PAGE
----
A free, comprehensive, peer-reviewed, award-winning Open Text for students and faculty in college-level courses that require writing and research.

Joe Moxley, Founder, WritingCommons.org

Joe Moxley


Dear Colleagues and Students,

At Writing Commons, we are happy with the overall success of our project. Since 2011, when we launched at WritingCommons.org, we have hosted 6,315,882 users who have reviewed over 11 million pages. We are thrilled that students and faculty find our site to be helpful. Our ongoing mission is to be the best writing textbook possible. We also happen to be free. While we cannot perhaps claim yet that we are the best possible textbook for technical writing or creative writing courses, we are working on that.

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Just about everyone has moments of despair and doubt about their writing. After countless hours and the feeling that your work has been futile, that you have not clearly expressed an important concept or relationship, you may feel the urge to give up, to abandon the project.

But you can't give up. To be a successful writer (or really, to be a successful person) you need to emphasize believing. Especially in the beginning of a writing project, you need to set aside doubt, self-criticism, and despair. You need to emphasize the positive. After all, down the line, when your work is graded or critiqued by readers, you'll have plenty of time for self-criticism and doubt.

Why Belief is Important

One difference between successful writers and those who fail is that successful writers have faith in the creative process. In other words, even when they come close to despairing, they believe their rough drafts will become crystal clear—with effort. They believe they will develop an argument that synthesizes all of their reading. They believe that they will identify some innovative, creative interpretation. Buried deep in their rough drafts, they hope to find the seed of an elegant idea.

When Charles Darwin spent his early twenties and thirties writing obscure essays on barnacle taxonomies, he didn't give up. He kept writing, thinking, working, and eventually he created an elegant theory that transformed society: Darwin's Theory of Evolution.

Whenever you become discouraged about your writing or about your potential as a writer, remember that successful authors did not become competent overnight. In fact, for most people, learning to write well is a lifelong process, an apprenticeship.

Why Doubt is Important

Writing can be discouraging. After hours of effort, you can end up with a product that absolutely fails to express what you intended. Plus, the feedback and criticism of your classmates and teachers can be depressing. When there is a large gap between what you said and what you meant to say, you can easily get down on yourself, telling yourself that you are not a good writer and that you will never be good at writing.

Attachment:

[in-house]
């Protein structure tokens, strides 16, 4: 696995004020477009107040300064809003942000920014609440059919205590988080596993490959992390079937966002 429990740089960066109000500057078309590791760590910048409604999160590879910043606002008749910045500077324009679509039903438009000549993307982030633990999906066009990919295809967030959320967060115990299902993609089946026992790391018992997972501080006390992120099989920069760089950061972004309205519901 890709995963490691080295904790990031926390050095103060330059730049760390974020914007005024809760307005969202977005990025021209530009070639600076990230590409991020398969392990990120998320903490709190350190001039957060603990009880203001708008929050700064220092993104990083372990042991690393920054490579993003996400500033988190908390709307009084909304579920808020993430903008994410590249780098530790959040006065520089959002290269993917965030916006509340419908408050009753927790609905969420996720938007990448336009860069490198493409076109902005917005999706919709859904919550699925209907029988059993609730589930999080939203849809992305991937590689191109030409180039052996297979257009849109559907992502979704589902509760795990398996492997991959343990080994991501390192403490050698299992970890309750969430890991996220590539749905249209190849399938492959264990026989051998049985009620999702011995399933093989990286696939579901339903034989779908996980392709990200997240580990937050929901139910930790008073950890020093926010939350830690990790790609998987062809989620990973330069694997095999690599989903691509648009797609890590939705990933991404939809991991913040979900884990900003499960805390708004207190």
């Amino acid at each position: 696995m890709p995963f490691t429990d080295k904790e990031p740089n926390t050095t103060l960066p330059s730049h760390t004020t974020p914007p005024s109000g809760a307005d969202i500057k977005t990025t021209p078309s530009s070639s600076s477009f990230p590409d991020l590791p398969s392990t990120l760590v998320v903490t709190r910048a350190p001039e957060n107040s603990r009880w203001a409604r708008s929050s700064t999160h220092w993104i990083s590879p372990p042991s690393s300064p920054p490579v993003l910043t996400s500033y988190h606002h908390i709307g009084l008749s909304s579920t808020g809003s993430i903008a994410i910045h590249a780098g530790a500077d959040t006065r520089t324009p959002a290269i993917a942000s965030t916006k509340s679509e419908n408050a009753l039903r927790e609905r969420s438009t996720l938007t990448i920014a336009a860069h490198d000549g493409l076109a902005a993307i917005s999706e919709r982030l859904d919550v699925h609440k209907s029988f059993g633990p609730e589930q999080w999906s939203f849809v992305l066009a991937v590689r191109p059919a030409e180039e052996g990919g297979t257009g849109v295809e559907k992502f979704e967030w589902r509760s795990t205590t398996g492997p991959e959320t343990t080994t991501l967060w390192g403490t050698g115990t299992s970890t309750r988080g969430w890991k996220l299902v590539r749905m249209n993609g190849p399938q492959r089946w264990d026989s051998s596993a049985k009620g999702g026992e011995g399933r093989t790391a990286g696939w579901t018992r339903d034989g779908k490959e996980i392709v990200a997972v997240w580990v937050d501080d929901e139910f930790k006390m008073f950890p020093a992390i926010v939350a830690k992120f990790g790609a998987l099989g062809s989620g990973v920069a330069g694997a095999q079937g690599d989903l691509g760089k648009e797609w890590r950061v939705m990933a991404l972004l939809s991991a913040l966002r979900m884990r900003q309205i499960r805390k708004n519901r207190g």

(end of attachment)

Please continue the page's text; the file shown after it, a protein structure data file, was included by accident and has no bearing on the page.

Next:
Sometimes, however, you need to shut off the negative voice within you and trust the generative nature of language to help you find exactly what you want to say. You must have confidence that your writing will be concise, coherent, and persuasive, given enough time and effort.

Of course it's true that writers must balance the negative with the positive. To be a successful writer you must be a realist: You must understand others will interpret your words in ways you cannot anticipate. Critics will identify unexpected weaknesses in your presentations. Being able to take the audience's view and accept criticism are helpful components of the writing process.

Successful writers try to anticipate the reactions of readers and critics. Indeed, writers must be critical of their ideas. There are some writers who tend to be especially reluctant to be critical of their work, who look on their writing as a reflection of their being. Writers who look at their work to affirm their insightfulness will not see glaring logical flaws. Those who look only to reaffirm their creativity may ignore the importance of others' views, research, and scholarship.

Cassandra Branham, Editor-in-Chief WritingCommons.org

Cassandra Branham


Dear Colleagues and Students,

Welcome to Writing Commons, an open-education resource for instructors and students of writing across the disciplines. Our mission is to provide a high-quality, cost free resource to support students in the development of writing, research, and critical thinking practices.

This summer, we have been working on a site redesign in an effort to increase the usability of our site for both instructors and students. Our most significant change has been the inclusion of additional categories and subcategories to create a more intuitive hierarchy within the site.

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